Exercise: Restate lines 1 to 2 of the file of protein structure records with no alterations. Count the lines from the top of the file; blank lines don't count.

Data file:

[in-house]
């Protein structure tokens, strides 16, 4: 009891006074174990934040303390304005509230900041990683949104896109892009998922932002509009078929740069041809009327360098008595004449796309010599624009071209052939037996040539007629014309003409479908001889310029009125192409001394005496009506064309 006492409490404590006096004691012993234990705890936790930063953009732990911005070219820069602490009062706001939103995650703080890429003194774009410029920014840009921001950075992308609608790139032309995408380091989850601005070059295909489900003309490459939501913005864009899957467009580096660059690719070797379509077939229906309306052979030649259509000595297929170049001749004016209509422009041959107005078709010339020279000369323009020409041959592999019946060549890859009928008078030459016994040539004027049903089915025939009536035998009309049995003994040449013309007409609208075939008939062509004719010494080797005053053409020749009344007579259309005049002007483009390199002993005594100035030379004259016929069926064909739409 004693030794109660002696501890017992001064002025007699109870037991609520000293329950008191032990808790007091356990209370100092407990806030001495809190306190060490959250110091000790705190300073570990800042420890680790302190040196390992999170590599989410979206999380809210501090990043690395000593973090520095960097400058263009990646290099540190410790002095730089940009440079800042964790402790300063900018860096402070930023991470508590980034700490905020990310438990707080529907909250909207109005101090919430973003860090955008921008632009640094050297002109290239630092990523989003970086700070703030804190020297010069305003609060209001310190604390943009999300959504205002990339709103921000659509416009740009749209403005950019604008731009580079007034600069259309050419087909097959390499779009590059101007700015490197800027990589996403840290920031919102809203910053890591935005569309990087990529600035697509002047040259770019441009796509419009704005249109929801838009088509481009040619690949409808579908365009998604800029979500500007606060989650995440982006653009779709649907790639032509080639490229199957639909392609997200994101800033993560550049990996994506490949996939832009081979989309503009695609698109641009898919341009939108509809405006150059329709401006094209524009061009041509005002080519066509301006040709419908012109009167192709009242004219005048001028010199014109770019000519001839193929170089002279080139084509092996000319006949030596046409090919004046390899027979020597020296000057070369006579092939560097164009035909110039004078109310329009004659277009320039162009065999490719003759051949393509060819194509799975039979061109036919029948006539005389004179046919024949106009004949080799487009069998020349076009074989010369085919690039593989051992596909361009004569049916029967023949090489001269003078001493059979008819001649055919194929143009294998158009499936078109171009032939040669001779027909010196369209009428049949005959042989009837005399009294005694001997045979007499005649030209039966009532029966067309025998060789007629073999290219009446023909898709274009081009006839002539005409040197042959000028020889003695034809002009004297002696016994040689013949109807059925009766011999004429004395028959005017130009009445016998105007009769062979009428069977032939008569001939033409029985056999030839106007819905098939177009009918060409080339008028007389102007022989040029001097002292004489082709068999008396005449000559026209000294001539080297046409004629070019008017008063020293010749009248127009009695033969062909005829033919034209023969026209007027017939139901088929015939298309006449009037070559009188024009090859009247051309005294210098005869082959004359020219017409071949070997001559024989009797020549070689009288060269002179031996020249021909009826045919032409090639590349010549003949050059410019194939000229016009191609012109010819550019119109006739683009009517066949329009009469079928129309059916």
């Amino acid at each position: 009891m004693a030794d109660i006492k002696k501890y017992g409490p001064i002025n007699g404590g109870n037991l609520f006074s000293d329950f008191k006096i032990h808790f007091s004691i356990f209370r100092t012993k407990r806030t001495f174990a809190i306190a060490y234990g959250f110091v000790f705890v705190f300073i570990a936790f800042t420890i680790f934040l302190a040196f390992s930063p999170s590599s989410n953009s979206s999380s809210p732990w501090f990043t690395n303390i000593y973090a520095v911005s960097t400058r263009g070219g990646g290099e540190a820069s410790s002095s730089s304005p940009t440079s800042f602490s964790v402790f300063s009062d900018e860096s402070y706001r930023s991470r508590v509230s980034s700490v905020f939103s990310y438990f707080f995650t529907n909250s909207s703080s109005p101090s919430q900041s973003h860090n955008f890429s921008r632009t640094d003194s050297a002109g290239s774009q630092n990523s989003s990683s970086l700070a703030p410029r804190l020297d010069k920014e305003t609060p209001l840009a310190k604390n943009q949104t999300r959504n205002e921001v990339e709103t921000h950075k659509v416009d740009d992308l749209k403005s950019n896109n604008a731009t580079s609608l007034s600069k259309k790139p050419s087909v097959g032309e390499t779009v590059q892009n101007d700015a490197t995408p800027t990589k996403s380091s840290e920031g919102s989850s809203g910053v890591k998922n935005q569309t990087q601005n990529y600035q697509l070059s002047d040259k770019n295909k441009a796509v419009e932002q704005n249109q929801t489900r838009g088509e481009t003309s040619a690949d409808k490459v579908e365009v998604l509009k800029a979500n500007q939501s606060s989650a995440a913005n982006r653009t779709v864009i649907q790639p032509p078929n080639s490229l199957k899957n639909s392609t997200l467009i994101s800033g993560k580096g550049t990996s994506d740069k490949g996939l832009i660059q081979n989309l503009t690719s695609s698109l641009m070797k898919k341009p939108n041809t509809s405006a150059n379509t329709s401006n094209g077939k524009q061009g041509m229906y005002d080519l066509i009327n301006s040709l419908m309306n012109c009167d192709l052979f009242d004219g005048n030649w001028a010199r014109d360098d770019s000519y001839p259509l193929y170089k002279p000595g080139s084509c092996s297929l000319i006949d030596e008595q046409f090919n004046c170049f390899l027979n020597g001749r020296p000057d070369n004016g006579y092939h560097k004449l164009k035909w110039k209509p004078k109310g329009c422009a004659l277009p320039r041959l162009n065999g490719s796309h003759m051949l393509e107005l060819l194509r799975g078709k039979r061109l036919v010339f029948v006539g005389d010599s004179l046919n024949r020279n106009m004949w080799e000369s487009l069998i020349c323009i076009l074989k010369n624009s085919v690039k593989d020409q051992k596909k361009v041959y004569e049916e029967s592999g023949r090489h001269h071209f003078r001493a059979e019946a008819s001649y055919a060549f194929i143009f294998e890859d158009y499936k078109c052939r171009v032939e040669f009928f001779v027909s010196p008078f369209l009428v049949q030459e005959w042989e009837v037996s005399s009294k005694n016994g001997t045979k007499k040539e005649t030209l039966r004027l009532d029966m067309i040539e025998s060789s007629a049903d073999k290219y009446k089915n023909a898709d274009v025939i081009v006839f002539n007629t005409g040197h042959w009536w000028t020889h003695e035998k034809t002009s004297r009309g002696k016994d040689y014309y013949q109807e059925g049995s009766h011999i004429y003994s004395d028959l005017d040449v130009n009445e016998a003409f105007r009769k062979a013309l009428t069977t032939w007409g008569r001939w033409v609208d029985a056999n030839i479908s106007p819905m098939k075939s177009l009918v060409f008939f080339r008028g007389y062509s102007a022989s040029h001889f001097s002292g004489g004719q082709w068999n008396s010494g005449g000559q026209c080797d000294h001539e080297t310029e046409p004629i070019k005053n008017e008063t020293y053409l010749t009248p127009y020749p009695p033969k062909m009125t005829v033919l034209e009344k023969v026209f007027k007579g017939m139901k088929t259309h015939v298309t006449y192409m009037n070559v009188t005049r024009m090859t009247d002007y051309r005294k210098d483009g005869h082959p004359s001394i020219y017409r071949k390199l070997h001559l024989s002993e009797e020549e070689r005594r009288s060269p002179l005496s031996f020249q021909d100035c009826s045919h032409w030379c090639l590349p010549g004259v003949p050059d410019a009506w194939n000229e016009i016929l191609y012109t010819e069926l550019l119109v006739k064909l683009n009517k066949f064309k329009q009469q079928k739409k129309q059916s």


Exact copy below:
[in-house]
């Protein structure tokens, strides 16, 4: 009891006074174990934040303390304005509230900041990683949104896109892009998922932002509009078929740069041809009327360098008595004449796309010599624009071209052939037996040539007629014309003409479908001889310029009125192409001394005496009506064309 006492409490404590006096004691012993234990705890936790930063953009732990911005070219820069602490009062706001939103995650703080890429003194774009410029920014840009921001950075992308609608790139032309995408380091989850601005070059295909489900003309490459939501913005864009899957467009580096660059690719070797379509077939229906309306052979030649259509000595297929170049001749004016209509422009041959107005078709010339020279000369323009020409041959592999019946060549890859009928008078030459016994040539004027049903089915025939009536035998009309049995003994040449013309007409609208075939008939062509004719010494080797005053053409020749009344007579259309005049002007483009390199002993005594100035030379004259016929069926064909739409 004693030794109660002696501890017992001064002025007699109870037991609520000293329950008191032990808790007091356990209370100092407990806030001495809190306190060490959250110091000790705190300073570990800042420890680790302190040196390992999170590599989410979206999380809210501090990043690395000593973090520095960097400058263009990646290099540190410790002095730089940009440079800042964790402790300063900018860096402070930023991470508590980034700490905020990310438990707080529907909250909207109005101090919430973003860090955008921008632009640094050297002109290239630092990523989003970086700070703030804190020297010069305003609060209001310190604390943009999300959504205002990339709103921000659509416009740009749209403005950019604008731009580079007034600069259309050419087909097959390499779009590059101007700015490197800027990589996403840290920031919102809203910053890591935005569309990087990529600035697509002047040259770019441009796509419009704005249109929801838009088509481009040619690949409808579908365009998604800029979500500007606060989650995440982006653009779709649907790639032509080639490229199957639909392609997200994101800033993560550049990996994506490949996939832009081979989309503009695609698109641009898919341009939108509809405006150059329709401006094209524009061009041509005002080519066509301006040709419908012109009167192709009242004219005048001028010199014109770019000519001839193929170089002279080139084509092996000319006949030596046409090919004046390899027979020597020296000057070369006579092939560097164009035909110039004078109310329009004659277009320039162009065999490719003759051949393509060819194509799975039979061109036919029948006539005389004179046919024949106009004949080799487009069998020349076009074989010369085919690039593989051992596909361009004569049916029967023949090489001269003078001493059979008819001649055919194929143009294998158009499936078109171009032939040669001779027909010196369209009428049949005959042989009837005399009294005694001997045979007499005649030209039966009532029966067309025998060789007629073999290219009446023909898709274009081009006839002539005409040197042959000028020889003695034809002009004297002696016994040689013949109807059925009766011999004429004395028959005017130009009445016998105007009769062979009428069977032939008569001939033409029985056999030839106007819905098939177009009918060409080339008028007389102007022989040029001097002292004489082709068999008396005449000559026209000294001539080297046409004629070019008017008063020293010749009248127009009695033969062909005829033919034209023969026209007027017939139901088929015939298309006449009037070559009188024009090859009247051309005294210098005869082959004359020219017409071949070997001559024989009797020549070689009288060269002179031996020249021909009826045919032409090639590349010549003949050059410019194939000229016009191609012109010819550019119109006739683009009517066949329009009469079928129309059916």